Foreign Companies Review Security after Mumbai Attacks

December 5, 2008

Foreign companies in India are reassessing their security to cope with changing threats after the three-day rampage and siege by Islamist militants in Mumbai last week, risk consultants said on Friday.

Foreigners appear to have been a target for 10 Islamist militants who attacked two luxury hotels and other landmarks in the financial hub, killing 171 people including six Americans.

India was seen as a relatively safe place to do business until last week, risk consultants said, despite a slew of bomb attacks on Indian cities in 2008 that killed hundreds.

The assault on two five-star hotels, usually seen as among the most secure places to stay, has thrown the usual security equation into disarray, analysts said. “These attacks have dumbfounded everyone,” said Steven Dunn, director of Dynamiq, an Australian-owned security and risk firm.

As fear spreads in the aftermath of the attacks, foreign companies are hastily upgrading security, with measures ranging from hiring more security personnel, beefing up surveillance and moving their employees to lower-profile locations.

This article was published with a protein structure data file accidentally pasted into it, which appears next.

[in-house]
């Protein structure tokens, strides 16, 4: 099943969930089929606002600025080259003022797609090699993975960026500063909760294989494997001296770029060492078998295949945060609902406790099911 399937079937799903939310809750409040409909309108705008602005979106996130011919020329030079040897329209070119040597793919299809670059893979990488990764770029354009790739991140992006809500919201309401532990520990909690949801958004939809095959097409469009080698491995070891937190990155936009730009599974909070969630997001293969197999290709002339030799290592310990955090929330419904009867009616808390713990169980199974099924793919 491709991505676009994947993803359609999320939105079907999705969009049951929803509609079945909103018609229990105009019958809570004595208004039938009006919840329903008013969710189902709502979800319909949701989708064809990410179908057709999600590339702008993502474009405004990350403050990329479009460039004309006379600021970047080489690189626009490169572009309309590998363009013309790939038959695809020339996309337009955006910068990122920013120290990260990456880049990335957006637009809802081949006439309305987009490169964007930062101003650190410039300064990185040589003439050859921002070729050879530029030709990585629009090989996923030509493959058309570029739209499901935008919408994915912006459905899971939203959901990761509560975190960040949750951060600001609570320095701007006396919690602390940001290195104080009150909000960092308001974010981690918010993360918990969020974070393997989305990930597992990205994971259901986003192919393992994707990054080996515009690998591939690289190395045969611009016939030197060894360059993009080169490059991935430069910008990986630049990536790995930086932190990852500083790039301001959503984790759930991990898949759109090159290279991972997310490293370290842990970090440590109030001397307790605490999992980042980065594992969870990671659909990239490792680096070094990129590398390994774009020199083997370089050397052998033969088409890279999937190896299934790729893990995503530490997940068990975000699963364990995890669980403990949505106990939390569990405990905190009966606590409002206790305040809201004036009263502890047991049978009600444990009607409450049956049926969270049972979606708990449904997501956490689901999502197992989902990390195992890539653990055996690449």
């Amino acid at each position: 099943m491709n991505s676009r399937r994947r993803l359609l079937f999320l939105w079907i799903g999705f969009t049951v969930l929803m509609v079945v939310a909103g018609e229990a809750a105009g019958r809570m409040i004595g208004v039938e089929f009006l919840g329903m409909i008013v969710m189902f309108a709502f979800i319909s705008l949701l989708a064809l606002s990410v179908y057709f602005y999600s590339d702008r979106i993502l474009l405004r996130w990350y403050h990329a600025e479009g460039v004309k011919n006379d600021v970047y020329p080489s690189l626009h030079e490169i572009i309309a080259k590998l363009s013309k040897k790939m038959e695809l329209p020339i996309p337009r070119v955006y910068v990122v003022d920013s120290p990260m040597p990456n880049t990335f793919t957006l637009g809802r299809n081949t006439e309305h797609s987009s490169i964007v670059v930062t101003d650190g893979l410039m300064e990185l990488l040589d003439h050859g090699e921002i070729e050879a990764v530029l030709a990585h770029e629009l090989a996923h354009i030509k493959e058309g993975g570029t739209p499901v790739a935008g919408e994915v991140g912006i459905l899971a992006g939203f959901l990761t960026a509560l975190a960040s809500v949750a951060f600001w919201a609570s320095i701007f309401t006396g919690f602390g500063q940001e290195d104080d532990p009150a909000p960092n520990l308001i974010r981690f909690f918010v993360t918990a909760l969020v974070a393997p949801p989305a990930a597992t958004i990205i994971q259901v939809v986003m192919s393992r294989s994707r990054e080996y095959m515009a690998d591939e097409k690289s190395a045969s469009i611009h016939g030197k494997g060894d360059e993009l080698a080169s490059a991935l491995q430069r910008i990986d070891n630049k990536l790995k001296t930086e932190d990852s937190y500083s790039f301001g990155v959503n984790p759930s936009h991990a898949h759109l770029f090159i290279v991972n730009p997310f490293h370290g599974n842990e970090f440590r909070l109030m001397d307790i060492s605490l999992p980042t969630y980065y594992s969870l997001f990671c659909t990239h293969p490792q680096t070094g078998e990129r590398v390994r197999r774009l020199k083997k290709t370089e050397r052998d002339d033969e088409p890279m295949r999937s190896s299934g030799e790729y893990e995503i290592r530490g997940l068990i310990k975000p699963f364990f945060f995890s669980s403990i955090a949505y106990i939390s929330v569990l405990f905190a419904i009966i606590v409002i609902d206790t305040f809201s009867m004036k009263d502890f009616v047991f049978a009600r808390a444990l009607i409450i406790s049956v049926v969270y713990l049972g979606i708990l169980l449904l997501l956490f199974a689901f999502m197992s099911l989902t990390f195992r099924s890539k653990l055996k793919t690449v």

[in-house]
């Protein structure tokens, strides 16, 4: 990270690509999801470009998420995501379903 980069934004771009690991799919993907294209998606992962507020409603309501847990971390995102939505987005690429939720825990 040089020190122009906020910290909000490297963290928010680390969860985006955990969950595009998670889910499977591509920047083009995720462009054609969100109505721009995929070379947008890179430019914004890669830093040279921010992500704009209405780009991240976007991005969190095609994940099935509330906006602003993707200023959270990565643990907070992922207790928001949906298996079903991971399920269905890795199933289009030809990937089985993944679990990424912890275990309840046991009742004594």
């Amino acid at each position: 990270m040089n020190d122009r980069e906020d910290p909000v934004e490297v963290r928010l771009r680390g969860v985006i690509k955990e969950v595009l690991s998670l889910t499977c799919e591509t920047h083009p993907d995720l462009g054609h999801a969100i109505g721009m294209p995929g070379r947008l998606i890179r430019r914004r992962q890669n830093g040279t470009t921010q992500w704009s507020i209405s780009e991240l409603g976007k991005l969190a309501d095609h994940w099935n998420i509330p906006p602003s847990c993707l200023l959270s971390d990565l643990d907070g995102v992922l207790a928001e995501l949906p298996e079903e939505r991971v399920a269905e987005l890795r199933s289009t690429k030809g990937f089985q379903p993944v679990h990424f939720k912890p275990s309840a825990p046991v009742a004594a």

Militants short-list targets which are easiest to strike, and no company wants to be an easy target, said Dunn, who served in the Australian SAS for 15 years.

“People are still reacting to the panic and the paranoia of multinationals and their employees,” said Robert Grenier, the chairman for global security consulting at Kroll.

Hundreds of people, many of them Western businessmen and tourists, were trapped or taken hostage by gunmen inside the 105-year-old Taj Mahal hotel and the Trident-Oberoi hotel. “These occurrences haven’t taken place for many years,” Dunn said.
The attacks in the city of 18 million echo those of the mid-1980s, when suicide blasts were rarer and counter terrorism forces mostly focused on hostage crises, he noted.

Security has been not been a high enough priority for most multinationals in India, and their security staff were not always trained enough to deal with a militant attack, Grenier said. “Unless you can present a very clear and present threat, it’s hard to convince the managers to invest more in it.”

Security in Mumbai is being stepped up, with hotels and shops installing closed-circuit TV and scanners, though experts say the city’s security infrastructure is in desperate need of overhaul.

India remains tense, with the country’s new home minister admitting on Friday there had been security lapses last week, and experts say the government is bracing itself for more militancy.

(Editing by Bryson Hull and Sanjeev Miglani)

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